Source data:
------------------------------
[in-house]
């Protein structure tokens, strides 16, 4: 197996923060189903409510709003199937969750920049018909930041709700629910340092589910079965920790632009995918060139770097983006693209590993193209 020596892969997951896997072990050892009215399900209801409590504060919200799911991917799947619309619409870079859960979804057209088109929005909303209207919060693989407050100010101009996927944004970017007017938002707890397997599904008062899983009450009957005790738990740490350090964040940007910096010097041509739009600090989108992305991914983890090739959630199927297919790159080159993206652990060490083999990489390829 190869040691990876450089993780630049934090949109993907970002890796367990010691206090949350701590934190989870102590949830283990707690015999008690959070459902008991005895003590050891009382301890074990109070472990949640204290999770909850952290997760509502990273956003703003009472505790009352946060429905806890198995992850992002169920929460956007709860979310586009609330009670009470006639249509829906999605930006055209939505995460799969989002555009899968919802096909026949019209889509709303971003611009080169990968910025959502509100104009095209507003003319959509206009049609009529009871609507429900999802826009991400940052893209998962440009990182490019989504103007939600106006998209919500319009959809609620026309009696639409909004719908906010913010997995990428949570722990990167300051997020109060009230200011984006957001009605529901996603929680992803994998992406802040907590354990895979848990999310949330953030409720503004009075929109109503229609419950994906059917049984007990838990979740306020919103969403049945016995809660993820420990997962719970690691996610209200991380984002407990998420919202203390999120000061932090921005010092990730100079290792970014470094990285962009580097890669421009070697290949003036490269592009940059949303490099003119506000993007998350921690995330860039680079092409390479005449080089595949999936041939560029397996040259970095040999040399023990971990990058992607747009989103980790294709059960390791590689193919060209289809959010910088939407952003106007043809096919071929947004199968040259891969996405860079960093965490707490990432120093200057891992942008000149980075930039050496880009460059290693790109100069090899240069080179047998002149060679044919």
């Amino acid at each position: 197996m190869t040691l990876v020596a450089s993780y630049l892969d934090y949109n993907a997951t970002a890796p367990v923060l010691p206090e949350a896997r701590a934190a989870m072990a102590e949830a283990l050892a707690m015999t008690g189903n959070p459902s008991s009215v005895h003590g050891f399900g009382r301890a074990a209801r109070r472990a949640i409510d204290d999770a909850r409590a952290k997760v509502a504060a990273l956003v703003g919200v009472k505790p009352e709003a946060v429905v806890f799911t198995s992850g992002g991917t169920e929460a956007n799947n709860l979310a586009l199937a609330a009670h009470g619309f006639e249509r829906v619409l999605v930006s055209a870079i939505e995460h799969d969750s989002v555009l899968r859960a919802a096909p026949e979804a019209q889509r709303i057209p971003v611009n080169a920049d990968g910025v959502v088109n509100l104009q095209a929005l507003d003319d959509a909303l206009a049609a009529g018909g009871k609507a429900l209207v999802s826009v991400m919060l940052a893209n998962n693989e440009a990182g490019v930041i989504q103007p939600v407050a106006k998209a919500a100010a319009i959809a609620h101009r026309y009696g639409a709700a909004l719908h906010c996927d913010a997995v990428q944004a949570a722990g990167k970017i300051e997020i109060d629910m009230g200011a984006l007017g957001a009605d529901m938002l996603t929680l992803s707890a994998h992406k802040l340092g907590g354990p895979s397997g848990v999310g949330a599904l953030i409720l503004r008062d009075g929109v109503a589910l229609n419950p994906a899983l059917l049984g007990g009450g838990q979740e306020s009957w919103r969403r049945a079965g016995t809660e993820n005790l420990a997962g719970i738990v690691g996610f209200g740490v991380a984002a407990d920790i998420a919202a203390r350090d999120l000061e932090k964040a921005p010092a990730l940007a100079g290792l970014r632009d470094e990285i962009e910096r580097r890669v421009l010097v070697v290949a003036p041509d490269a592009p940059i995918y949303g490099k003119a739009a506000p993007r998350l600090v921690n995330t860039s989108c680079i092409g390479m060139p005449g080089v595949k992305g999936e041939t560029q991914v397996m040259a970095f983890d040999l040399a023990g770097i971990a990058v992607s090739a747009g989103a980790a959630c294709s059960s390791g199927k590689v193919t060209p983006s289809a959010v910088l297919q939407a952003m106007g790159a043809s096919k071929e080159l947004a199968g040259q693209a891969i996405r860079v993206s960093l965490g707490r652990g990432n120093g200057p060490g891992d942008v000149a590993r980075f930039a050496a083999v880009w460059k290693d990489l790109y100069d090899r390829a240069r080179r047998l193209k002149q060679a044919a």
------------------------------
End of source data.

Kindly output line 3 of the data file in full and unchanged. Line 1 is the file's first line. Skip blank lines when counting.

């Amino acid at each position: 197996m190869t040691l990876v020596a450089s993780y630049l892969d934090y949109n993907a997951t970002a890796p367990v923060l010691p206090e949350a896997r701590a934190a989870m072990a102590e949830a283990l050892a707690m015999t008690g189903n959070p459902s008991s009215v005895h003590g050891f399900g009382r301890a074990a209801r109070r472990a949640i409510d204290d999770a909850r409590a952290k997760v509502a504060a990273l956003v703003g919200v009472k505790p009352e709003a946060v429905v806890f799911t198995s992850g992002g991917t169920e929460a956007n799947n709860l979310a586009l199937a609330a009670h009470g619309f006639e249509r829906v619409l999605v930006s055209a870079i939505e995460h799969d969750s989002v555009l899968r859960a919802a096909p026949e979804a019209q889509r709303i057209p971003v611009n080169a920049d990968g910025v959502v088109n509100l104009q095209a929005l507003d003319d959509a909303l206009a049609a009529g018909g009871k609507a429900l209207v999802s826009v991400m919060l940052a893209n998962n693989e440009a990182g490019v930041i989504q103007p939600v407050a106006k998209a919500a100010a319009i959809a609620h101009r026309y009696g639409a709700a909004l719908h906010c996927d913010a997995v990428q944004a949570a722990g990167k970017i300051e997020i109060d629910m009230g200011a984006l007017g957001a009605d529901m938002l996603t929680l992803s707890a994998h992406k802040l340092g907590g354990p895979s397997g848990v999310g949330a599904l953030i409720l503004r008062d009075g929109v109503a589910l229609n419950p994906a899983l059917l049984g007990g009450g838990q979740e306020s009957w919103r969403r049945a079965g016995t809660e993820n005790l420990a997962g719970i738990v690691g996610f209200g740490v991380a984002a407990d920790i998420a919202a203390r350090d999120l000061e932090k964040a921005p010092a990730l940007a100079g290792l970014r632009d470094e990285i962009e910096r580097r890669v421009l010097v070697v290949a003036p041509d490269a592009p940059i995918y949303g490099k003119a739009a506000p993007r998350l600090v921690n995330t860039s989108c680079i092409g390479m060139p005449g080089v595949k992305g999936e041939t560029q991914v397996m040259a970095f983890d040999l040399a023990g770097i971990a990058v992607s090739a747009g989103a980790a959630c294709s059960s390791g199927k590689v193919t060209p983006s289809a959010v910088l297919q939407a952003m106007g790159a043809s096919k071929e080159l947004a199968g040259q693209a891969i996405r860079v993206s960093l965490g707490r652990g990432n120093g200057p060490g891992d942008v000149a590993r980075f930039a050496a083999v880009w460059k290693d990489l790109y100069d090899r390829a240069r080179r047998l193209k002149q060679a044919a």